The Little Things

What were the little things you carried in your pockets before the world made you empty them? Mine literally were rocks and dandelions. I would marvel at a rock as I found it fascinating. I loved and still enjoy collecting rocks. Ultimately, it’s not about the things you buy, it’s about the experiences you have. The moments made into memories. It’s about the little things you care about. Perhaps it keeps you up at night or wakes you up really early in the morning. Perhaps it sits with you for awhile mid-afternoon while you have your tea. It calls out to you. It knows your name without ever having to say it.

When is the last time you noticed or discovered that little thing you care about? When you saw or realized it did you marvel and sit with it for awhile? Were you present in the moment with it? When is the last time you did something about it? No expectations. Not because you have to but because you want to. Not following steps walking into “adulthood” but into “yourself hood” When will you follow your calling? Your own footsteps, left foot, right foot one in front of the other? Not for money but for your soul. Those are the kinds of things that are worth carrying in your pocket. Noticing and fulfilling the little things that you care about are victories.

I remember a little thing. A student of mine wanted to take a worm back to the classroom. So, he put some dirt in his pocket. Then he put the earthworm in his pocket. He carefully sprinkled a bit more dirt on top of the worm in his pocket as well so the worm in his own words would have a home. Think of the care and careful consideration he took to look out for the worm as he fulfilled his mission of bringing it back into our classroom.

If I had interrupted this play and told him to empty his pockets and that a pocket is no place for an earthworm even to transport it then we would have missed out on all of the learning with earthworms, anatomy and how to care for them and how they care for our Earth creating nutrients for plants and other organisms. It started with one worm and turned into so much more.

A worm. A single worm created a moment which created a memory and is in the process of possibly creating an entomologist. We all have an inner child, an inner soul. Nurture it. Nurture the little thing you love and yearn for whether it’s an ant or the sky. You are drawn to it for a reason. When someone asks you why are you “fixated” or “stuck” on something. Ask them, why not? Keep your wonder and your fascination especially in a world that is “stuck” and “fixated” on being busy and moving onto something else before really getting to know and work with what it started with to begin with. Studying and observing earthworms doesn’t take a week or month. For example, Darwin studied earthworms for forty years.

What were the little things you carried in your pockets before the world made you empty them?

Four decades Darwin hung out and observed the worms. So take your time with your passion and purpose, on purpose. The little thing you care about. The little thing that keeps knocking on your brain and on your heart: your soul. It’s worth it. Nurture it, care for it and be there with it for awhile. Sit with it. Walk with it. Crawl with it. Do whatever it is you have to do to be with it for awhile. Keep it safe, give it a home. Put it in your pocket. Take a decade or two or three or four or even more with it. Slow down and move with it in a world that wants to move onto the next thing. It warms. It cools. It warms. It cools. Stay with it for awhile. Savor it like the last bite. In fact, save the best bite for last.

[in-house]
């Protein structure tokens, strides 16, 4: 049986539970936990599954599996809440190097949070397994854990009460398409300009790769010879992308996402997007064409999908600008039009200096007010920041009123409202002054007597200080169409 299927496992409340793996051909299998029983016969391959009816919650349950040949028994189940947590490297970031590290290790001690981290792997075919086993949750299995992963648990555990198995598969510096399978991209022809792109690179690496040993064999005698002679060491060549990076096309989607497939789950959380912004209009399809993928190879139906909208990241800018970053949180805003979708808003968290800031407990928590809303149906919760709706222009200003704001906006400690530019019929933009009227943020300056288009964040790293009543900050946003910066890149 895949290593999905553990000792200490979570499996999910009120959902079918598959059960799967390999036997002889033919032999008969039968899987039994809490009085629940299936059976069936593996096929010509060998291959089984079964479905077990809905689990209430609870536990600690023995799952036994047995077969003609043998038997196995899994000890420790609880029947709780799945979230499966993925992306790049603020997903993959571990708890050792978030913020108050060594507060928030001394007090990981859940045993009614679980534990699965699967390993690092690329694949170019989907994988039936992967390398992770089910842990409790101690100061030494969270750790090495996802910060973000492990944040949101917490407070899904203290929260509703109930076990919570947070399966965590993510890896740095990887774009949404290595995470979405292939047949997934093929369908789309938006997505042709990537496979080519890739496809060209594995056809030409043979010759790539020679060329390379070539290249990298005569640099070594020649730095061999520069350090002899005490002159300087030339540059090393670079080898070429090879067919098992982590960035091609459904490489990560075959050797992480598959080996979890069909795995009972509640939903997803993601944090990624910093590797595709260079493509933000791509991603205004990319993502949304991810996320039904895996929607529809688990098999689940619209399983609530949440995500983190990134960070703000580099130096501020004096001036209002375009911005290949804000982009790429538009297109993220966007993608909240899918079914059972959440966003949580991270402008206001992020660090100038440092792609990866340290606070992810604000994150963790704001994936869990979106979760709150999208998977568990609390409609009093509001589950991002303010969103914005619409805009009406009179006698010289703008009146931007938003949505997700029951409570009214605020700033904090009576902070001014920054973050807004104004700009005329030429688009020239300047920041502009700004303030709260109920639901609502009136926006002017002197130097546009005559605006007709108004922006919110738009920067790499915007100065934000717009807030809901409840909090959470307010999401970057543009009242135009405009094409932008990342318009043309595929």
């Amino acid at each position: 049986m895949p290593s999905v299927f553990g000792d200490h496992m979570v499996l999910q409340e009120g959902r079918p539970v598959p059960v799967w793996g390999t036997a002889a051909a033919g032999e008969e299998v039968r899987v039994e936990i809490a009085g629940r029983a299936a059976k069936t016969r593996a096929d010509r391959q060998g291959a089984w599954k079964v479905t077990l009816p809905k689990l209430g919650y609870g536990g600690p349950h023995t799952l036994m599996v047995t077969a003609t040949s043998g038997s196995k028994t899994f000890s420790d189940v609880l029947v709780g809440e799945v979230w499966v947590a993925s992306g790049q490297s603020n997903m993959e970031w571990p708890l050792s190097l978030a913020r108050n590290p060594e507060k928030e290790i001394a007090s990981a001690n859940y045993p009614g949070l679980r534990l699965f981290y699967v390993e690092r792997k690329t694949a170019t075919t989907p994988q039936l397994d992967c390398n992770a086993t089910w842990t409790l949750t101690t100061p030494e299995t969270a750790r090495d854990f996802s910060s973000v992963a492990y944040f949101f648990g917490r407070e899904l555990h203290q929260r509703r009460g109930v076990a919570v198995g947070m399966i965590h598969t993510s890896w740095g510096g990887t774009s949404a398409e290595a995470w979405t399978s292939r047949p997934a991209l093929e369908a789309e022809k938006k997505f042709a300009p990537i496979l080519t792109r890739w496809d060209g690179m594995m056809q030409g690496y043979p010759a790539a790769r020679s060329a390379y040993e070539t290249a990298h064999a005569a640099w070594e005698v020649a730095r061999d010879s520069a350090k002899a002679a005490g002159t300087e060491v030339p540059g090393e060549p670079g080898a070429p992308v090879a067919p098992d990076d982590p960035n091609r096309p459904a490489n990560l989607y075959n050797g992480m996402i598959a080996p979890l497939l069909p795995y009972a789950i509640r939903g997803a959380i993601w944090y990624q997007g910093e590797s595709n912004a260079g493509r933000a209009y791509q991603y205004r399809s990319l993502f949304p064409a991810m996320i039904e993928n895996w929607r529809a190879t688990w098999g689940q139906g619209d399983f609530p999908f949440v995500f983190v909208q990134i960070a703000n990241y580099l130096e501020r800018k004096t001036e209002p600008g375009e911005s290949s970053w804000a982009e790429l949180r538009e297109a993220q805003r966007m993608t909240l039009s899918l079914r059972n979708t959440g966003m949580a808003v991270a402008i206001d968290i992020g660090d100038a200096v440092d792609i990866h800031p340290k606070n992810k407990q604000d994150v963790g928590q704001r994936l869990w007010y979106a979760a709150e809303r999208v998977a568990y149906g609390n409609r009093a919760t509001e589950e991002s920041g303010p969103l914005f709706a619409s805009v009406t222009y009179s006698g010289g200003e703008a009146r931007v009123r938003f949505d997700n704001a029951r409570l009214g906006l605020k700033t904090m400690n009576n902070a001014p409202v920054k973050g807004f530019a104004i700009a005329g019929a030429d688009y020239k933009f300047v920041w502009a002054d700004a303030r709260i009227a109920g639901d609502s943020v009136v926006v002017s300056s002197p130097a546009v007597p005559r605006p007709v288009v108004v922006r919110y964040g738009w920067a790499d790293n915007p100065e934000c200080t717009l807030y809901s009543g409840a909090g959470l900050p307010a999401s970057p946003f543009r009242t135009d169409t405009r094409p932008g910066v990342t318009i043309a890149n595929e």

So what is it and what will you do with it?

Ps. Here is a book entitled Finding Me by Viola Davis that may encourage you to dig a little deeper than the earthworms.

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Don’t Draw on the Table and Don’t Draw on the Walls

A child said, “Look, she’s drawing on the table!” I noticed she was in fact drawing on the table. I also noticed she was not drawing on the table in a destructive way but she was drawing on the table in a figuring something out kind of way. She drew the colors of the rainbow on one side out of order and on the other in order. 

I looked. I peered over. I knelt down and asked her why. She said, “I’m trying to figure out the pattern of the rainbow. The order of it.” I smiled. I said, “Artists do that. Some need to visually see it and play around with the color. Next time use scraps of paper to experiment with color. I handed her some paper and she started drawing and drawing lines and lines as she sorted out and ordered the colors of the rainbow line by line. All on her own initiative.

After she drew arches and created each part of the rainbow from red, orange, yellow, green, blue, indigo and violet. 

She smiled. She took out tape and hung up her rainbow. 

The process was amazing. I was a fly on the wall for a moment. 

Look at what happens when we simply don’t say “Don’t draw on the table!” Look what happens when we ask higher level thinking questions and wonder with children. Amazing work and “play” happens creatively, constructively coming from the child’s own being. 

Beautiful. In the words of Langston Hughes “It’s beautiful and ugly too.” The process. When we give space, time and a lot of understanding — a lot of magic happens.